Oura’s employer-targeted programme exemplifies the rise of workplaces prioritising employees’ wellbeing, as discussed in 10 Wellness Trends to Watch. The brand’s aim is to help employers explore health insights across their workforce or student body. The ring tracks wellbeing via three ‘scores’. Sleep considers sleep stages, schedule and nightly heart rate; Activity looks at step counts, calorie burn and heart rate; and Readiness charts sleep, activity and body stress signals to predict how much an employee can take on that day – a score of 85 or higher is optimal.
By tracking sleep over time, the linked app offers personalised guidance on improving sleep quality and general wellness. Oura claims that within the first month, its members experienced better overall health (87%) and sleep (88%), enhanced stress management (74%), and increased work productivity (71%).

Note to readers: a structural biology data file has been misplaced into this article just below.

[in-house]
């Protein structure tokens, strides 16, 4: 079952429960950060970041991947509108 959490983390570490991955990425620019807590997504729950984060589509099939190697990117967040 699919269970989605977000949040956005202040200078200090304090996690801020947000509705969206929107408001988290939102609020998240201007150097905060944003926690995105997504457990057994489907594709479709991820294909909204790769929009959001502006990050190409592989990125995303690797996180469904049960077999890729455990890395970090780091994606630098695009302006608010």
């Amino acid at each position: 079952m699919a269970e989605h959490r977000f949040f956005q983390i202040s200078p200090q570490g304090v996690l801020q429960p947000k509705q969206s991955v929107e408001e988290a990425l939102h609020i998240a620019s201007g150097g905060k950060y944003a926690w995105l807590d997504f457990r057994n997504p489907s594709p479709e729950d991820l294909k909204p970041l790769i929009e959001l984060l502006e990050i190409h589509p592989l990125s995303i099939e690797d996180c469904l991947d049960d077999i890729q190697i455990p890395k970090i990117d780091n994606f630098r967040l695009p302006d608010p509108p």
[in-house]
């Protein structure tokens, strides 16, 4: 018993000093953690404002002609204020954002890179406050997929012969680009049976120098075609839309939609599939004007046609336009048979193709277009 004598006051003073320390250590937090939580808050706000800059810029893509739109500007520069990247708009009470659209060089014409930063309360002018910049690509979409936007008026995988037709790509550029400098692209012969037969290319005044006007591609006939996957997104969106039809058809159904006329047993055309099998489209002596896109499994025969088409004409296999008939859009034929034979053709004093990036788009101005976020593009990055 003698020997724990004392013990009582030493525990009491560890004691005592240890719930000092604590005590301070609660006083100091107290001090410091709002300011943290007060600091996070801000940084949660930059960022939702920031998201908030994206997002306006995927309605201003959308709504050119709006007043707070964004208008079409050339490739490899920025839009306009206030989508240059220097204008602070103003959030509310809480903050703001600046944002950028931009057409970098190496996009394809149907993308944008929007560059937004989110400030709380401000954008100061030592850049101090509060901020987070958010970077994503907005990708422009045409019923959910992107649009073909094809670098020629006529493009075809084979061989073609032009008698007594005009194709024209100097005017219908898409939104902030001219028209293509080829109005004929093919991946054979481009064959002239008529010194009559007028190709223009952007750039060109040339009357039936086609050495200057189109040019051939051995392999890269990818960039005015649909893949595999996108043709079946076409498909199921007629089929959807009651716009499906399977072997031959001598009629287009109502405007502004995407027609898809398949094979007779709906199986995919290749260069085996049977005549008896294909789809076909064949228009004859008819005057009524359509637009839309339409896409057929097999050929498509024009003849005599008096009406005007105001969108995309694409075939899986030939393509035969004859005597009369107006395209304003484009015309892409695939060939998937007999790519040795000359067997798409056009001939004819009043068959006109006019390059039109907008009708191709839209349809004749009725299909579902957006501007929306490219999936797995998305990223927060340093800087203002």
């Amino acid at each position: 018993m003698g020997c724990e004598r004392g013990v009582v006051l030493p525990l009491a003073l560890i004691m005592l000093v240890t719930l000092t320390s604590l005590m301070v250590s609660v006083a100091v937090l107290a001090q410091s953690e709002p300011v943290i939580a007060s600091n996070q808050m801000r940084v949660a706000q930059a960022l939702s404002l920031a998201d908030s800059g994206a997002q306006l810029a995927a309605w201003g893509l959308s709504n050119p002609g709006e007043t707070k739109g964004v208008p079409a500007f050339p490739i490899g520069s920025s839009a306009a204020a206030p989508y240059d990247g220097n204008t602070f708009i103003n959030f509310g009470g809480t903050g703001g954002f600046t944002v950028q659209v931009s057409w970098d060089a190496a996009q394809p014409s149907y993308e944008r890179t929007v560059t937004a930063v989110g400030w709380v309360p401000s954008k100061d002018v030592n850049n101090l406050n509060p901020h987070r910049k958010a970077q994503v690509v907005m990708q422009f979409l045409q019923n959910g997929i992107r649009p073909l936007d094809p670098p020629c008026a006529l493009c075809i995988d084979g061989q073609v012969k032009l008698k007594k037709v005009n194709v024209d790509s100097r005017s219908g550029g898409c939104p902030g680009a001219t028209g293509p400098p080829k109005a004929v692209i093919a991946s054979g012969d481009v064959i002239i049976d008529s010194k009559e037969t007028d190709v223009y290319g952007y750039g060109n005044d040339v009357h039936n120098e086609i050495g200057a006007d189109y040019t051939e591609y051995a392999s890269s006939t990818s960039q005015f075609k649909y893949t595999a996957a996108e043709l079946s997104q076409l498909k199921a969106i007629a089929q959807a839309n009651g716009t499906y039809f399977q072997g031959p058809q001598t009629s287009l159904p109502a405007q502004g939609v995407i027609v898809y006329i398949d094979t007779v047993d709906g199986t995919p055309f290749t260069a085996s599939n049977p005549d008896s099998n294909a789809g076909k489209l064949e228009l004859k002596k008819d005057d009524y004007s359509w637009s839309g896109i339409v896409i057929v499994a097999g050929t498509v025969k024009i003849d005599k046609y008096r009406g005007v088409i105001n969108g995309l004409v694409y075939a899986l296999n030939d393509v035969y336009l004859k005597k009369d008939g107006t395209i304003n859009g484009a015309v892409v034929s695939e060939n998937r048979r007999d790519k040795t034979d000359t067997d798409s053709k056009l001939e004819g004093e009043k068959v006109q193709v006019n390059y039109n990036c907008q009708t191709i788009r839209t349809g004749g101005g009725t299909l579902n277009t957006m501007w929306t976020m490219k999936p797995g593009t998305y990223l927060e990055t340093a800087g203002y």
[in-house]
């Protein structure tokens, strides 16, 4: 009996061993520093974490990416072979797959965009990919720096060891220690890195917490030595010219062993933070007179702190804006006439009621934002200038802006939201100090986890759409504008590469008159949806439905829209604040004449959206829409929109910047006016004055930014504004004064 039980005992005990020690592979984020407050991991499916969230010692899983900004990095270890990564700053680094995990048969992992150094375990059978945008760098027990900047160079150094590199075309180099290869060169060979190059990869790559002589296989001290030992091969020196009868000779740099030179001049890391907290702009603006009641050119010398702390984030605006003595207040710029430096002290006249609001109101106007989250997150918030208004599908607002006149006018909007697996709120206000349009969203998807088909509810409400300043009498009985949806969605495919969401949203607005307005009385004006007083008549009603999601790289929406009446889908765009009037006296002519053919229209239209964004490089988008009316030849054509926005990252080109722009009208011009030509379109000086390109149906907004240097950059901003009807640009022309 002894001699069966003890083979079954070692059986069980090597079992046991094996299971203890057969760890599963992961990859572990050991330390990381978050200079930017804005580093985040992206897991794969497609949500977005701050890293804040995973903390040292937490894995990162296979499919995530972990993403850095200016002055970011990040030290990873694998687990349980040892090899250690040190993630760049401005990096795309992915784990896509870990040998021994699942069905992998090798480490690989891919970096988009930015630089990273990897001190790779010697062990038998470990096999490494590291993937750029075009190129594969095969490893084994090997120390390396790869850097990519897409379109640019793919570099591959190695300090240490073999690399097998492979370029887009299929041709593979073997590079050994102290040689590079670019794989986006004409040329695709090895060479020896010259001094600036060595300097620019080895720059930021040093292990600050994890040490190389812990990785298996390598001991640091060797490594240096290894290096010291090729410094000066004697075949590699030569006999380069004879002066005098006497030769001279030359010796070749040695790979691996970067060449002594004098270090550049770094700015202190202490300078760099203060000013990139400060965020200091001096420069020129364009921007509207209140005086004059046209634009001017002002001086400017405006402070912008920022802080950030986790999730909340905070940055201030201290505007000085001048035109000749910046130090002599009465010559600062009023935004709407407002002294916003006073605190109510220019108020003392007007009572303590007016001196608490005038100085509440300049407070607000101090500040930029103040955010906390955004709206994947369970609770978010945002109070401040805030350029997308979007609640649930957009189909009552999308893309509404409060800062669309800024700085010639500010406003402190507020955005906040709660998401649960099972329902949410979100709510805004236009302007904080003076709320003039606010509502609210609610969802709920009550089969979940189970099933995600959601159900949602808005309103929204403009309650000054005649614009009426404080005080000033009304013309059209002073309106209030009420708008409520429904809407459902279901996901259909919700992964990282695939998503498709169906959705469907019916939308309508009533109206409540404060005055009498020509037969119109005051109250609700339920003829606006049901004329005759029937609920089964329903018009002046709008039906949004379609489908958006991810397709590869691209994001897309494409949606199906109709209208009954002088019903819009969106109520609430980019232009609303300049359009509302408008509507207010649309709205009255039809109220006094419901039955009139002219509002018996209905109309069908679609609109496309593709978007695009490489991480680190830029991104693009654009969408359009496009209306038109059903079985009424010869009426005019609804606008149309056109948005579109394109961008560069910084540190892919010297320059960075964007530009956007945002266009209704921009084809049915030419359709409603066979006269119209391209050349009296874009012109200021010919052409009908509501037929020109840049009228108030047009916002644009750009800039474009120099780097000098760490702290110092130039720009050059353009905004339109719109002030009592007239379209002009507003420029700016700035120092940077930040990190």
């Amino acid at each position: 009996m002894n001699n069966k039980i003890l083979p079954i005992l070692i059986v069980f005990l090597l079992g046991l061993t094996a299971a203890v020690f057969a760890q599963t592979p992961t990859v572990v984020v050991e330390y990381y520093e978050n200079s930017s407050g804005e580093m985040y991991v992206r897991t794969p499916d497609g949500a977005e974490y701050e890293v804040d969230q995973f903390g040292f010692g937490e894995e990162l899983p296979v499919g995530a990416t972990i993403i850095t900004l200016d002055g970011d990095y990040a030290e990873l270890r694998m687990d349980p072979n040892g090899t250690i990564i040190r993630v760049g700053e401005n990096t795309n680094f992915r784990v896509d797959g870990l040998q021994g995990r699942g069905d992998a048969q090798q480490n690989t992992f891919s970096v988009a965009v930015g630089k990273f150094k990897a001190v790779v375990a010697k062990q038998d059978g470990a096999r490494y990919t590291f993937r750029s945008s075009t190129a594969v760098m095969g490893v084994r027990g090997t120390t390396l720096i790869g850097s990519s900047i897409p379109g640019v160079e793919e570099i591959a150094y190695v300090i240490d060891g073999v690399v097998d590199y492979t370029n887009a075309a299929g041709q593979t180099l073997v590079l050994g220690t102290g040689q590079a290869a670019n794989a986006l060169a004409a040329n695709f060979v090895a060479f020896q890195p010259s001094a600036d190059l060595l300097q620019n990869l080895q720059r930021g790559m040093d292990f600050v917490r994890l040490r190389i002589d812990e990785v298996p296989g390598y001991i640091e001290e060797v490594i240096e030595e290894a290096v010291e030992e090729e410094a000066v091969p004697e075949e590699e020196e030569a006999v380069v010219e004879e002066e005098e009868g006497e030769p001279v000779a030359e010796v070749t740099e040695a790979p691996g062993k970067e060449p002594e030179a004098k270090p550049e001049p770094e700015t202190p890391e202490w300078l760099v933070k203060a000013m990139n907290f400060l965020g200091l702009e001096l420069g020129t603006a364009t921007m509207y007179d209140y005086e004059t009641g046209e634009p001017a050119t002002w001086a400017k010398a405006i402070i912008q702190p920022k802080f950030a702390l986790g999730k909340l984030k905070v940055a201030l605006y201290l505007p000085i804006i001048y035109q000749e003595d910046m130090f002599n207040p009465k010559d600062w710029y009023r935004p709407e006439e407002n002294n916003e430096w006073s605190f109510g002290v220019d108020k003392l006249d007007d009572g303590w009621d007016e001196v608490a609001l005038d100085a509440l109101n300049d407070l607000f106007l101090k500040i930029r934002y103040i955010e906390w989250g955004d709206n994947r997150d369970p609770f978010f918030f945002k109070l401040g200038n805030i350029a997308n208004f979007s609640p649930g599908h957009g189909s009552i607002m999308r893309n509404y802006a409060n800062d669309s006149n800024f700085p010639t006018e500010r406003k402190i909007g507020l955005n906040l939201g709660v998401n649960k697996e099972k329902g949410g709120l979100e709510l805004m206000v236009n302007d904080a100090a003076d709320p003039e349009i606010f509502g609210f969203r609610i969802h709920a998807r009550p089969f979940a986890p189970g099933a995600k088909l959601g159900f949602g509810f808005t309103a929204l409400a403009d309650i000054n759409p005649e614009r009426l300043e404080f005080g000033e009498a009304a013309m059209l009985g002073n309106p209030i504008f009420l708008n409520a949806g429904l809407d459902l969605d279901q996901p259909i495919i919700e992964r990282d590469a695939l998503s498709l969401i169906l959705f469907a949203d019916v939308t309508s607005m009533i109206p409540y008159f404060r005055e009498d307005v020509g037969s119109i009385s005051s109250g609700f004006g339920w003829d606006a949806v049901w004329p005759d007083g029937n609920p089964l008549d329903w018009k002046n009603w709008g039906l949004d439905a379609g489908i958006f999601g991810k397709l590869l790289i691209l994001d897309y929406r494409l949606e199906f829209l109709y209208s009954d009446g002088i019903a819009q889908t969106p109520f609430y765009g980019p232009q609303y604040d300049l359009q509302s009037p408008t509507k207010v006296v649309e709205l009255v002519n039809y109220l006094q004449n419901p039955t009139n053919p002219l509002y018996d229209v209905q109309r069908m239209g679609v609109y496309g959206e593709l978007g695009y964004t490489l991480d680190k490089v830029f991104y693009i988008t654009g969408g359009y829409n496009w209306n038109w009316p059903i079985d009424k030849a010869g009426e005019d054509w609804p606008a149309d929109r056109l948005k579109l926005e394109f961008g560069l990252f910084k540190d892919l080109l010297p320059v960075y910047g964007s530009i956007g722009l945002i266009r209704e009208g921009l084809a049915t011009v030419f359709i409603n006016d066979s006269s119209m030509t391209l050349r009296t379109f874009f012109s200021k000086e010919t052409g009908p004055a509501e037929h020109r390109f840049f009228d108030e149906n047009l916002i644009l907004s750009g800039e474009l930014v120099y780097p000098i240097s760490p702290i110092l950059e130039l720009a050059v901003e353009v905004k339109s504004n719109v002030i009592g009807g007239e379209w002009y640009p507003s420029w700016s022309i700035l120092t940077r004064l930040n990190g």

But as we unpack in Tech Privacy, consumers are wary of corporate data collection. This is why, prior to launching the new offering, Oura conducted thorough research on the types of information workers are willing to share. “Before we even picked up the pen on any product design, we surveyed employees around what information would they be interested or not interested in sharing, and it really brought that level of data to the core of our product design,” Oura's head of business development, Geoff Wylde, told US publication Fierce Healthcare. An individual’s data is shared solely with the wearer, and employers can only access the anonymised, aggregate scores. Workers can then collaborate with Oura to evaluate insights or update their wellbeing practices.